Abatacept (Ctla4ig)

It is a fusion protein composed of the extracellular domain of CTLA4 and the Fc region of IgG4. It interferes with T-cell activation by competitively binding the B7.1 and B7.2 molecules on the surface of APC. [116] In an open label, dose-escalation, multi-center study, 43 patients with stable psoriasis vulgaris were divided into eight groups and given IV infusions of 0.5, 1, 2, 4, 8, 16, 25, and 50mg/kg of CTLA 4Ig on days 1, 2, 16, and 29. By week 25, 46% of the patients evaluated achieved 50% or more improvement. [117] It has been hypothesized that since abatacept suppresses T-cell function, it has the potential to be a treatment choice for psoriasis, where pathologic processes are driven by T cells. [118] A second generation CTLA4Ig, Belatacept, is currently under Phase II Clinical trial for allograft diseases. [119]

Denileukin diftitox

DAB389IL-2 (Denileukin diftitox) is a recombinant fusion toxin formed by linking of human IL- 2gene and the enzymatically active ADP-ribosyltransferase domain of the diphtheria toxin. It binds to the IL-2 receptor on the cell membrane and is then internalized within the endosome via receptor-mediated endocytosis. Subsequently the ADP-ribosyltransferase unit is cleaved and translocated to the cytoplasm causing interruption in protein translation and inducing cell apoptosis. [120] It is approved by the FDA for the treatment of cutaneous T-cell lymphoma (CTCL) at doses of 9ìg/kg/day or 18ìg/kg/day IV over 15minutes. [121] It has also been evaluated in psoriasis with moderately good results. [122] The side effects that may occur are hypersensitivity reactions (comprising of fever, hypotension, dyspnea, arthralgias, rash, and tightness of the chest/back), flu-like symptoms, reversible transaminitis, vascular leak syndrome, and morbilliform rash. It is a pregnancy category C drug and the safety in lactation is unknown. It is contraindicated in patients who are hypersensitive to the drug. [42]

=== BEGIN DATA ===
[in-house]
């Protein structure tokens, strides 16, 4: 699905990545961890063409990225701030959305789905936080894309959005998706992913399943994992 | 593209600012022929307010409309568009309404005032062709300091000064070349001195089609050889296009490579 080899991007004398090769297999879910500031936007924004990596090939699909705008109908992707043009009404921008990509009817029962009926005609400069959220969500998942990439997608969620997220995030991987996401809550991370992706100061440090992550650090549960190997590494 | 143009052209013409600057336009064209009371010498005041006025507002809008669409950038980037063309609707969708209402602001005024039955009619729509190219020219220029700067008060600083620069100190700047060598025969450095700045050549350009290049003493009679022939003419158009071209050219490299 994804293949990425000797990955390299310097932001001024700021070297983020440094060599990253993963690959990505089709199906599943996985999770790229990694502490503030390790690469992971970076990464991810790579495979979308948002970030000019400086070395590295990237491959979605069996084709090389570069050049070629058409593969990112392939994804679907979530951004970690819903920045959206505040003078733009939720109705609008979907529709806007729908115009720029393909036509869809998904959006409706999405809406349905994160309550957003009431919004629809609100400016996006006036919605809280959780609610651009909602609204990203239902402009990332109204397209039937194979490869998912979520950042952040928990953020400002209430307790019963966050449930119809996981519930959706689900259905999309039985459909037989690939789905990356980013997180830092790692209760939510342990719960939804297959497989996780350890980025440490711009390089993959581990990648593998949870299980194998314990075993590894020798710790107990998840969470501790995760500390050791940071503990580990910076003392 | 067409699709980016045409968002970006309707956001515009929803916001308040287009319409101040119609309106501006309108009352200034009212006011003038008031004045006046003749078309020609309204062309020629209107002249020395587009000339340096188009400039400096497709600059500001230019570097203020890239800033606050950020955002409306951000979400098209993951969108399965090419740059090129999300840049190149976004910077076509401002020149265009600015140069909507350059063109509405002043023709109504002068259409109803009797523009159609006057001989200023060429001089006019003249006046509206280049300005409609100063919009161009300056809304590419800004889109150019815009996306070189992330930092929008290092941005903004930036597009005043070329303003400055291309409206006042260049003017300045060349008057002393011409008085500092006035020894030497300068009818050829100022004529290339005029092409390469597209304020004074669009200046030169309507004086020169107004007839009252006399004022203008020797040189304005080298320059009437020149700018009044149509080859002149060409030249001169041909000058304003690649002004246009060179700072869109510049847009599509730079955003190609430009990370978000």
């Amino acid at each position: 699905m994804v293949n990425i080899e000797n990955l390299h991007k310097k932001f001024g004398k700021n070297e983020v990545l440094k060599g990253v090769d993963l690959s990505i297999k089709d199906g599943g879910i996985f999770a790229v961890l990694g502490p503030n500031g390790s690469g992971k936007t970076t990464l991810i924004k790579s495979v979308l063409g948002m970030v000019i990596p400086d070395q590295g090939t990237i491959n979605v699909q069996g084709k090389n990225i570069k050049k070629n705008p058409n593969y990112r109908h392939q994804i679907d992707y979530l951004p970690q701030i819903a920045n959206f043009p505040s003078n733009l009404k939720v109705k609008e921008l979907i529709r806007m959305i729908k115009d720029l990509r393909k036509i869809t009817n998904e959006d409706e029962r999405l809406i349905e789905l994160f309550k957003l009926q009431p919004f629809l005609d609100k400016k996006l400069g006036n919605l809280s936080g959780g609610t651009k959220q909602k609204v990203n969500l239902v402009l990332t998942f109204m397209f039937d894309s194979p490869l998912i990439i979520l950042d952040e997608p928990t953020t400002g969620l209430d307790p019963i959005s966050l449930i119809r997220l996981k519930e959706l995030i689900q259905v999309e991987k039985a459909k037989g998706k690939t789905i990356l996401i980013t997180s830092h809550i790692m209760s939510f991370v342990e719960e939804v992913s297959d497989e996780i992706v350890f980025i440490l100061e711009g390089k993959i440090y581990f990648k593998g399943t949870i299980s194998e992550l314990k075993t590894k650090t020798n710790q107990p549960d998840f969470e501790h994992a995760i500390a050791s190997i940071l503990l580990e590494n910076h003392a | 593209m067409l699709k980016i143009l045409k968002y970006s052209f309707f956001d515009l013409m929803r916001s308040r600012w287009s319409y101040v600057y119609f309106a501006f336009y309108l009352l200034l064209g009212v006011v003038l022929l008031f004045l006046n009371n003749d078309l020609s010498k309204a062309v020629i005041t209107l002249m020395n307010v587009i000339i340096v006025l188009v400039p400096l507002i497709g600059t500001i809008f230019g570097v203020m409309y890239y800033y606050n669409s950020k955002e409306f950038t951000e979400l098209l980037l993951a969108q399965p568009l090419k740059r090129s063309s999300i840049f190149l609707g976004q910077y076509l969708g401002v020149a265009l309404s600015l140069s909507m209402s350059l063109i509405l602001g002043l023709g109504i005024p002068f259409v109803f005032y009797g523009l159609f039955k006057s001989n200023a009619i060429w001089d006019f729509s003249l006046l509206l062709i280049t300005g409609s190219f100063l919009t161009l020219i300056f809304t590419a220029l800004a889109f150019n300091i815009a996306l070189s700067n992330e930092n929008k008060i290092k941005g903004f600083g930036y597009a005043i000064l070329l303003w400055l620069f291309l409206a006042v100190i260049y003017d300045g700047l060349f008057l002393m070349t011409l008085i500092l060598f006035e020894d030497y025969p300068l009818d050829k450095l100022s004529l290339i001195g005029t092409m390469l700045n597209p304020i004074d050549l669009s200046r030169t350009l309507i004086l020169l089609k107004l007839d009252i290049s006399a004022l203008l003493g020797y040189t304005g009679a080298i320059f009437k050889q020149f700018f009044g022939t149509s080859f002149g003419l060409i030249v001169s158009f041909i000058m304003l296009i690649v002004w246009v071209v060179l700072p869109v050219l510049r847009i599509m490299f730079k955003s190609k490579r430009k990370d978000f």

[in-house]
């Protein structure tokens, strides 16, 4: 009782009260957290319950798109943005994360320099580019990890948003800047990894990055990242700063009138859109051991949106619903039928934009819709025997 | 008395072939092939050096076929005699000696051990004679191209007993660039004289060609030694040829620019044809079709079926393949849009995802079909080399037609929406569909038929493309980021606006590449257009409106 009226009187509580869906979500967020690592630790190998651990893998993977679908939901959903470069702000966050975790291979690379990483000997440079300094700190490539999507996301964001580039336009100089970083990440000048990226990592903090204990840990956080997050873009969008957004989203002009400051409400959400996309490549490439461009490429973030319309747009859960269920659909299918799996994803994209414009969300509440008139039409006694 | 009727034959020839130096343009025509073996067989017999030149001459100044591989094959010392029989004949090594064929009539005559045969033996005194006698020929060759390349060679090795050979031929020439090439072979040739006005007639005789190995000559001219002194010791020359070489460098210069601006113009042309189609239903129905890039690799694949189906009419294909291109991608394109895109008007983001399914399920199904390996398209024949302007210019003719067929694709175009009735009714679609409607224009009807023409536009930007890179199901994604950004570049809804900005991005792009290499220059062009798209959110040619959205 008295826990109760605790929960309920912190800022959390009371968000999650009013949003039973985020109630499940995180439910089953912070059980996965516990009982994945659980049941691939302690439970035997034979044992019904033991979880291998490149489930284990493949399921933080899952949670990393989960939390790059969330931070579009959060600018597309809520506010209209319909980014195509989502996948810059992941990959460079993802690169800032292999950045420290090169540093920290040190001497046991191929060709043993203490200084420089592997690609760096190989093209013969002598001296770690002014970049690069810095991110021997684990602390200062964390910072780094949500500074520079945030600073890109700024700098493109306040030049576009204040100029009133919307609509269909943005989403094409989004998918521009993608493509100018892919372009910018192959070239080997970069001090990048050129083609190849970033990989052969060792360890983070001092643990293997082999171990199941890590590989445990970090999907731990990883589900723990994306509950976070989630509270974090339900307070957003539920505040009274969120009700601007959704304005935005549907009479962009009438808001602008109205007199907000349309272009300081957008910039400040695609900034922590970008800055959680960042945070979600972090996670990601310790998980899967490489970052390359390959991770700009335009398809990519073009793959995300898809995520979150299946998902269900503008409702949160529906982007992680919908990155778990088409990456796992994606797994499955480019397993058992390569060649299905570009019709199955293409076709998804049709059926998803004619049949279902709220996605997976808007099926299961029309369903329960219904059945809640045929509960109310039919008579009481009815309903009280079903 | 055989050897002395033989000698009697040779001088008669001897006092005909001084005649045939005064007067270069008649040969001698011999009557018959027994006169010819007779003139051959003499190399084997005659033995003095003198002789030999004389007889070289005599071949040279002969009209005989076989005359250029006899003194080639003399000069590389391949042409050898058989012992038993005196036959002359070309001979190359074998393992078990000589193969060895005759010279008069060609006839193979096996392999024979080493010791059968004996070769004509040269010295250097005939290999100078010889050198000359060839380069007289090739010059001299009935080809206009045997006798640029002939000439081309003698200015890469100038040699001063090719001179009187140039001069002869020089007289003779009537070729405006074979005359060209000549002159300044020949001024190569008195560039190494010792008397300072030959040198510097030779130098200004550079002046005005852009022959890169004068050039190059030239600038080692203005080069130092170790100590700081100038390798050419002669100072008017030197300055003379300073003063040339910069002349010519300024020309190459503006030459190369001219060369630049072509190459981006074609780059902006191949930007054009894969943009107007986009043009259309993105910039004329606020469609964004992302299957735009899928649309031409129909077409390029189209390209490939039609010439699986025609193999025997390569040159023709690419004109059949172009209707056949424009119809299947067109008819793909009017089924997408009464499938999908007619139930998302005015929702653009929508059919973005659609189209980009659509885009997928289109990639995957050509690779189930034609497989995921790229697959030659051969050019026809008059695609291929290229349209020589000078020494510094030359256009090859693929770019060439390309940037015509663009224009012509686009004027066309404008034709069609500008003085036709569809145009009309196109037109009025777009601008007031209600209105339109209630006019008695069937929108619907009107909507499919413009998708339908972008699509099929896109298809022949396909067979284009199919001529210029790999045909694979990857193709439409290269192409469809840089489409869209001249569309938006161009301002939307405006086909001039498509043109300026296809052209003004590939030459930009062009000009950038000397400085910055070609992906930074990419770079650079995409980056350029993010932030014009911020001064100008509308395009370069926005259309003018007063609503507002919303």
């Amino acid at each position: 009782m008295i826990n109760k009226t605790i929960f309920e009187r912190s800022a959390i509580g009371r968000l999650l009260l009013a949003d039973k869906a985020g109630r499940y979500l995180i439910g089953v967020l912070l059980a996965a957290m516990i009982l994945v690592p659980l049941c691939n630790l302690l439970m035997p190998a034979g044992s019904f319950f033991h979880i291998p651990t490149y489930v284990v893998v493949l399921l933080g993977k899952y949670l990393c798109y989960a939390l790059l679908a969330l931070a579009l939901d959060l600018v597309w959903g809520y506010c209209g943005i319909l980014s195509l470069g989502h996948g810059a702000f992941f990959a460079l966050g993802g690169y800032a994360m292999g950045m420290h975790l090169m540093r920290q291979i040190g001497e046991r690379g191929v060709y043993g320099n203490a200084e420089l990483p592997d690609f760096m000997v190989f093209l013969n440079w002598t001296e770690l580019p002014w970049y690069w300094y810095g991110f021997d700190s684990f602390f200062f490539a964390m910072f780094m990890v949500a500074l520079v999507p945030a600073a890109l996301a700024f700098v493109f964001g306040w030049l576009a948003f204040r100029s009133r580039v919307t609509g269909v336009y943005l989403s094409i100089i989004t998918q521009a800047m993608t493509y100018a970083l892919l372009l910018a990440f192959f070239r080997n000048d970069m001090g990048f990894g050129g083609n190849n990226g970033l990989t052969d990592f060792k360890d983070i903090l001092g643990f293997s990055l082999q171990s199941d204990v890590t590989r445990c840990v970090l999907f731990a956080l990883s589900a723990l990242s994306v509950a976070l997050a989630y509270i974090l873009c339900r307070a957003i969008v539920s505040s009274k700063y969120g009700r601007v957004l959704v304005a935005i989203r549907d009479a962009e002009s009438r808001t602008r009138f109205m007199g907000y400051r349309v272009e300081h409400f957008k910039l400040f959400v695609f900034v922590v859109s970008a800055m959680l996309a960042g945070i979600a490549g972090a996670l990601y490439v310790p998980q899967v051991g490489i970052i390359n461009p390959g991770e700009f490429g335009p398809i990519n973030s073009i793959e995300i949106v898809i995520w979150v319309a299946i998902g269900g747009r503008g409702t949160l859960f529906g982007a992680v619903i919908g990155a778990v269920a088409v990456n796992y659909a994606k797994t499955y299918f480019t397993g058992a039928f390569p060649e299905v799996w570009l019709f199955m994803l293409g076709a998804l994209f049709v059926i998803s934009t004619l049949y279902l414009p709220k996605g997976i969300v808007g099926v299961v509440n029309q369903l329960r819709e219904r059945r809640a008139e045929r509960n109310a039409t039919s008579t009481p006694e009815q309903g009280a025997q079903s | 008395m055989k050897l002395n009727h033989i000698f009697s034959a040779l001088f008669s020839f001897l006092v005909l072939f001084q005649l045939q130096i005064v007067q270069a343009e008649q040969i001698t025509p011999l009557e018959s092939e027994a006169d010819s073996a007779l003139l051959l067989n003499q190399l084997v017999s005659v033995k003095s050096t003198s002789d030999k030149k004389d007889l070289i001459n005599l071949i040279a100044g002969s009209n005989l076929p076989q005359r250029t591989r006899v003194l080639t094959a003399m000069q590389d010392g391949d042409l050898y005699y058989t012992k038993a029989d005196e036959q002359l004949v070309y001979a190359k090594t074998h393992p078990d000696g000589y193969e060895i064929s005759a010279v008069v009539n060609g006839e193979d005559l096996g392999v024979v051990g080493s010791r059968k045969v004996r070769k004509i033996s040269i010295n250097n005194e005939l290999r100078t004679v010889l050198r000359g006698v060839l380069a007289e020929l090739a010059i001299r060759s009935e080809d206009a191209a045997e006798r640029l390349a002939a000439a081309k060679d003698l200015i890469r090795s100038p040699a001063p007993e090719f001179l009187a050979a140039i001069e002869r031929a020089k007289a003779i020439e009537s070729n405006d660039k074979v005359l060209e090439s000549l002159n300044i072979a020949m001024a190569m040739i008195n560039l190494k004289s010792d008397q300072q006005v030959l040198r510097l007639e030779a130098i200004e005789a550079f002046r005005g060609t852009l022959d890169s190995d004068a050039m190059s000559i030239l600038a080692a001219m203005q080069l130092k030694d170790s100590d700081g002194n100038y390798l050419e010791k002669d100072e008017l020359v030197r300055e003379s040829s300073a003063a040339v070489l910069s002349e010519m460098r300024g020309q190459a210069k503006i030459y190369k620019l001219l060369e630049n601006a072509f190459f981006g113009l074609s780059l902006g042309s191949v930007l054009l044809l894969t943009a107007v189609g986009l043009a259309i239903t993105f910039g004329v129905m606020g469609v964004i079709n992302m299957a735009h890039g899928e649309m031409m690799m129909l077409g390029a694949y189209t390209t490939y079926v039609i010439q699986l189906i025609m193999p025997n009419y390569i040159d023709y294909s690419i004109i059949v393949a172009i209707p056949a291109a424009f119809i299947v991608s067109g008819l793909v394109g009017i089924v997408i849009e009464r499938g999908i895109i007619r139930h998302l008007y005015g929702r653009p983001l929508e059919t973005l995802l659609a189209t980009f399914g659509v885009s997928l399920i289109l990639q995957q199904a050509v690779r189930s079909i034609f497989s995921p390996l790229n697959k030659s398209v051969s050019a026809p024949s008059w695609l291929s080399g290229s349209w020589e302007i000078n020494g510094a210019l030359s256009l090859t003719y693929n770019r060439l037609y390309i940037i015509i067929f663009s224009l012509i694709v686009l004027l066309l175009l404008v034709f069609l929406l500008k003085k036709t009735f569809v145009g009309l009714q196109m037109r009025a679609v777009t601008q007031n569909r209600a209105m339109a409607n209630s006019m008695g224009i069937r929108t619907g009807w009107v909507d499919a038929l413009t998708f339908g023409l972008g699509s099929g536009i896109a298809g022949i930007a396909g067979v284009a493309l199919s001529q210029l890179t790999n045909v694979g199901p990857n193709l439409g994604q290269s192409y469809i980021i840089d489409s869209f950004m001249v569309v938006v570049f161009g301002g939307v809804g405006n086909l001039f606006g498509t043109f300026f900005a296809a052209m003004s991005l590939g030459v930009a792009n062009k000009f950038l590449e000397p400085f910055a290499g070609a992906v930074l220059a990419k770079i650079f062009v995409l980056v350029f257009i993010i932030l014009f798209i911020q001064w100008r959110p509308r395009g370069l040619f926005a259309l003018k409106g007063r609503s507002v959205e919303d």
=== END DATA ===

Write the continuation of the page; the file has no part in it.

Conclusion Top


Biologics represent the future of therapeutics, not only in dermatology but also in other fields of medicine. Among all the dermatological disorders it is psoriasis where the biologics have been most evaluated. [123] Vastly different opinions have been expressed about the comparative efficacy of the various biological therapies available for psoriasis. Based on a review of the literature available from 1986 to 2006, Leon et al., opined that the percentage of PASI 75 reduction at approximately 12 weeks, obtained by different biologics were; infliximab, 80%; adalimumab 40mg every other week, 53%, and 40mg/week, 80%; etanercept 50mg twice weekly, 49% and 25mg twice weekly, 34%; efalizumab, 31.4%; and alefacept 21%. [124] Brimhall et al. , opined that considering the efficacy as well as safety of biologics, the most favorable drug was infliximab followed by etanercept, efalizumab, and alefacept (adalimumab was not considered). [125] According to Schmitt et al. , infliximab was the most efficacious followed by adalimumab. [125] As mentioned earlier various combination therapies have been proposed to increase the efficacy of the drugs. [126] However, the possibility of serious infections and the oncogenic potential, combined with the high cost of drugs, limit their use at the present stage. [42],[127]

 
   References Top

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    Abstract
    Introduction
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    Recombinant Huma...
    Monoclonal Antib...